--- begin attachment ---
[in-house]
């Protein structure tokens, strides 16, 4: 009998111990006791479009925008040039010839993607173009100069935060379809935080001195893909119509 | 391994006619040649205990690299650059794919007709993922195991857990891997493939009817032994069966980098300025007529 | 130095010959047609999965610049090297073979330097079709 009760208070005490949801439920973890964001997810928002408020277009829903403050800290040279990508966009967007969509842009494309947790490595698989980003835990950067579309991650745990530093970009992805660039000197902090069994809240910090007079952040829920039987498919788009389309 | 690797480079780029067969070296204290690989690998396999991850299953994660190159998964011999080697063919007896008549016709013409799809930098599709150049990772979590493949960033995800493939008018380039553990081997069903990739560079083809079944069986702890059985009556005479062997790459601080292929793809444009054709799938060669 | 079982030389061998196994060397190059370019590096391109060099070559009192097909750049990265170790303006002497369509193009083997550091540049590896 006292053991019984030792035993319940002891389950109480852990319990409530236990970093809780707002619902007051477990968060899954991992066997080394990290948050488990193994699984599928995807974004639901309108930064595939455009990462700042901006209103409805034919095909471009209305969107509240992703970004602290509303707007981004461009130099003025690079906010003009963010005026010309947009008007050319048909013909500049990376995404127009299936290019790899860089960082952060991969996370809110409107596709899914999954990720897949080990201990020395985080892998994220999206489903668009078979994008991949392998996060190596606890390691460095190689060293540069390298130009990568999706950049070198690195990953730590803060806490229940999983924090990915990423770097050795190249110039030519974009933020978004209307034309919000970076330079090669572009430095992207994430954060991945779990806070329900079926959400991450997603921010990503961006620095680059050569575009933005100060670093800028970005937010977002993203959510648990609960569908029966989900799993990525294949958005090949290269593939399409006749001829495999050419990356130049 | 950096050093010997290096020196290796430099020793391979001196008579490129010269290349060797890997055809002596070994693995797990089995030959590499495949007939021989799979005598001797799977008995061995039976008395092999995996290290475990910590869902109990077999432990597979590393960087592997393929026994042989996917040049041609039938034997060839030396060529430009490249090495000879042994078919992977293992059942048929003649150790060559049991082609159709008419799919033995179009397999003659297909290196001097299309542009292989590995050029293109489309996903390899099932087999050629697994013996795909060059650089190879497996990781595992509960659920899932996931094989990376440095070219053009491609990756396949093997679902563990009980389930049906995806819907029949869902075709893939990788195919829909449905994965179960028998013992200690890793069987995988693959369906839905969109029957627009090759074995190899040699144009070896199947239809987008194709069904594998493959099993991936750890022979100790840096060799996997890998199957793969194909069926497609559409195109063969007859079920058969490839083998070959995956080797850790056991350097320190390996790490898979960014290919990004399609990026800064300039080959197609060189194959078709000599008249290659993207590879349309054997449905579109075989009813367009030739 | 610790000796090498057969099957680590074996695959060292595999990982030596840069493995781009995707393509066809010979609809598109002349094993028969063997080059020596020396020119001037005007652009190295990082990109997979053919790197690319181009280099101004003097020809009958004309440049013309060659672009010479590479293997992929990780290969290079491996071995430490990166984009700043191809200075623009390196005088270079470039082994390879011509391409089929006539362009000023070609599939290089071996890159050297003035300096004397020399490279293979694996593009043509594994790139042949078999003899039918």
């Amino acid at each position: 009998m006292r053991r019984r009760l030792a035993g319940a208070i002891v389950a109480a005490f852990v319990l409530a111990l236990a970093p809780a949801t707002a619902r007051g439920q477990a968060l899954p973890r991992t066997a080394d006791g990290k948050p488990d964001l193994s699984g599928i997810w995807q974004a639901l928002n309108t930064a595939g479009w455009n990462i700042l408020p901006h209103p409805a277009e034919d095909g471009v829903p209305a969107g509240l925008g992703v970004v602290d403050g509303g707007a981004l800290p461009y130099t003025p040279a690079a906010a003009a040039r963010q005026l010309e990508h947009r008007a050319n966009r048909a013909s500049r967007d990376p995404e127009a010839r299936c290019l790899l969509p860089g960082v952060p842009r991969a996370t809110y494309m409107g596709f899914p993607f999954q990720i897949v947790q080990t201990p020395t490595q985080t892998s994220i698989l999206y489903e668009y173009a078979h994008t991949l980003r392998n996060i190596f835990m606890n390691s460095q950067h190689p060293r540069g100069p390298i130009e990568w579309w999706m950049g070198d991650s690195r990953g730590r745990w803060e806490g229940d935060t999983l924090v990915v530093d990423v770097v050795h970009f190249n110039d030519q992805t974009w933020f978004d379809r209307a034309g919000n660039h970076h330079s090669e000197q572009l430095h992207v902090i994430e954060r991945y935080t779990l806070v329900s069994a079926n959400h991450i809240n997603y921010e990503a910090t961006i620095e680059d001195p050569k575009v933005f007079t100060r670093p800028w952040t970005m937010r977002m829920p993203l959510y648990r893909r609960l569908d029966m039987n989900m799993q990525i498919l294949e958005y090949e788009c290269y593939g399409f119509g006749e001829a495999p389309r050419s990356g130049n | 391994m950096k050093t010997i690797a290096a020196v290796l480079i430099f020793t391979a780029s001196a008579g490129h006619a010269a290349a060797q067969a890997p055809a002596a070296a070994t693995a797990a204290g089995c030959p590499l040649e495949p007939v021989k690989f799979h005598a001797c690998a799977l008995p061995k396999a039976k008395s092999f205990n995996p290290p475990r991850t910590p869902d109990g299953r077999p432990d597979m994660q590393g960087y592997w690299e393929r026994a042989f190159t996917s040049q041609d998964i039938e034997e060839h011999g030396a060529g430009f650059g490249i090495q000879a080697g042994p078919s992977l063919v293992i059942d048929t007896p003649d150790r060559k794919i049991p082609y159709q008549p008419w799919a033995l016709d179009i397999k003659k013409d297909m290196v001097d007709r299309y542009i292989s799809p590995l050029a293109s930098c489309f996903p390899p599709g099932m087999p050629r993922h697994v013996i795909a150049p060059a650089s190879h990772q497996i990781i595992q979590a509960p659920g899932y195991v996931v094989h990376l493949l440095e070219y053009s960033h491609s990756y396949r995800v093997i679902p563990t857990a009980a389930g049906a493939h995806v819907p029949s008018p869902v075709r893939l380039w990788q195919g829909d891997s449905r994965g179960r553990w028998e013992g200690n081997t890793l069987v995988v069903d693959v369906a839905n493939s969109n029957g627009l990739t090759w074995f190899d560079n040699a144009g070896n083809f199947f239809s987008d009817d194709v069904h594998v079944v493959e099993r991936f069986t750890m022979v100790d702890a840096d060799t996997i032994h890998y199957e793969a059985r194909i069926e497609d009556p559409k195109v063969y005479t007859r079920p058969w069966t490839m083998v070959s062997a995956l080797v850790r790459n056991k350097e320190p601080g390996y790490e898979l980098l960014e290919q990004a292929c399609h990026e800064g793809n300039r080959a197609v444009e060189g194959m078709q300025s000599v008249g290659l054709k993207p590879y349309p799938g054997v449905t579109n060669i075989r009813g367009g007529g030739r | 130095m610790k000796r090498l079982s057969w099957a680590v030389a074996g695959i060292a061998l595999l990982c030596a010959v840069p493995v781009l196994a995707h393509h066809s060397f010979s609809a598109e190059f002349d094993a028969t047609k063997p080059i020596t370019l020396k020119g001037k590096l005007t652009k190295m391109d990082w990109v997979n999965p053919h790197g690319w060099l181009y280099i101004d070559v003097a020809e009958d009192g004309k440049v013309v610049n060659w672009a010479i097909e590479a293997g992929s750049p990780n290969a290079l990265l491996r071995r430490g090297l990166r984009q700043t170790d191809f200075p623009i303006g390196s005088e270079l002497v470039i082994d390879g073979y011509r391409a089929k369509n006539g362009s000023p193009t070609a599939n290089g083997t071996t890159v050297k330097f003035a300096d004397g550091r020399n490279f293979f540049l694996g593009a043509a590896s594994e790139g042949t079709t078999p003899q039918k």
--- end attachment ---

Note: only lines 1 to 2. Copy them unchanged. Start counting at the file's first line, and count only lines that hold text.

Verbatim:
[in-house]
């Protein structure tokens, strides 16, 4: 009998111990006791479009925008040039010839993607173009100069935060379809935080001195893909119509 | 391994006619040649205990690299650059794919007709993922195991857990891997493939009817032994069966980098300025007529 | 130095010959047609999965610049090297073979330097079709 009760208070005490949801439920973890964001997810928002408020277009829903403050800290040279990508966009967007969509842009494309947790490595698989980003835990950067579309991650745990530093970009992805660039000197902090069994809240910090007079952040829920039987498919788009389309 | 690797480079780029067969070296204290690989690998396999991850299953994660190159998964011999080697063919007896008549016709013409799809930098599709150049990772979590493949960033995800493939008018380039553990081997069903990739560079083809079944069986702890059985009556005479062997790459601080292929793809444009054709799938060669 | 079982030389061998196994060397190059370019590096391109060099070559009192097909750049990265170790303006002497369509193009083997550091540049590896 006292053991019984030792035993319940002891389950109480852990319990409530236990970093809780707002619902007051477990968060899954991992066997080394990290948050488990193994699984599928995807974004639901309108930064595939455009990462700042901006209103409805034919095909471009209305969107509240992703970004602290509303707007981004461009130099003025690079906010003009963010005026010309947009008007050319048909013909500049990376995404127009299936290019790899860089960082952060991969996370809110409107596709899914999954990720897949080990201990020395985080892998994220999206489903668009078979994008991949392998996060190596606890390691460095190689060293540069390298130009990568999706950049070198690195990953730590803060806490229940999983924090990915990423770097050795190249110039030519974009933020978004209307034309919000970076330079090669572009430095992207994430954060991945779990806070329900079926959400991450997603921010990503961006620095680059050569575009933005100060670093800028970005937010977002993203959510648990609960569908029966989900799993990525294949958005090949290269593939399409006749001829495999050419990356130049 | 950096050093010997290096020196290796430099020793391979001196008579490129010269290349060797890997055809002596070994693995797990089995030959590499495949007939021989799979005598001797799977008995061995039976008395092999995996290290475990910590869902109990077999432990597979590393960087592997393929026994042989996917040049041609039938034997060839030396060529430009490249090495000879042994078919992977293992059942048929003649150790060559049991082609159709008419799919033995179009397999003659297909290196001097299309542009292989590995050029293109489309996903390899099932087999050629697994013996795909060059650089190879497996990781595992509960659920899932996931094989990376440095070219053009491609990756396949093997679902563990009980389930049906995806819907029949869902075709893939990788195919829909449905994965179960028998013992200690890793069987995988693959369906839905969109029957627009090759074995190899040699144009070896199947239809987008194709069904594998493959099993991936750890022979100790840096060799996997890998199957793969194909069926497609559409195109063969007859079920058969490839083998070959995956080797850790056991350097320190390996790490898979960014290919990004399609990026800064300039080959197609060189194959078709000599008249290659993207590879349309054997449905579109075989009813367009030739 | 610790000796090498057969099957680590074996695959060292595999990982030596840069493995781009995707393509066809010979609809598109002349094993028969063997080059020596020396020119001037005007652009190295990082990109997979053919790197690319181009280099101004003097020809009958004309440049013309060659672009010479590479293997992929990780290969290079491996071995430490990166984009700043191809200075623009390196005088270079470039082994390879011509391409089929006539362009000023070609599939290089071996890159050297003035300096004397020399490279293979694996593009043509594994790139042949078999003899039918």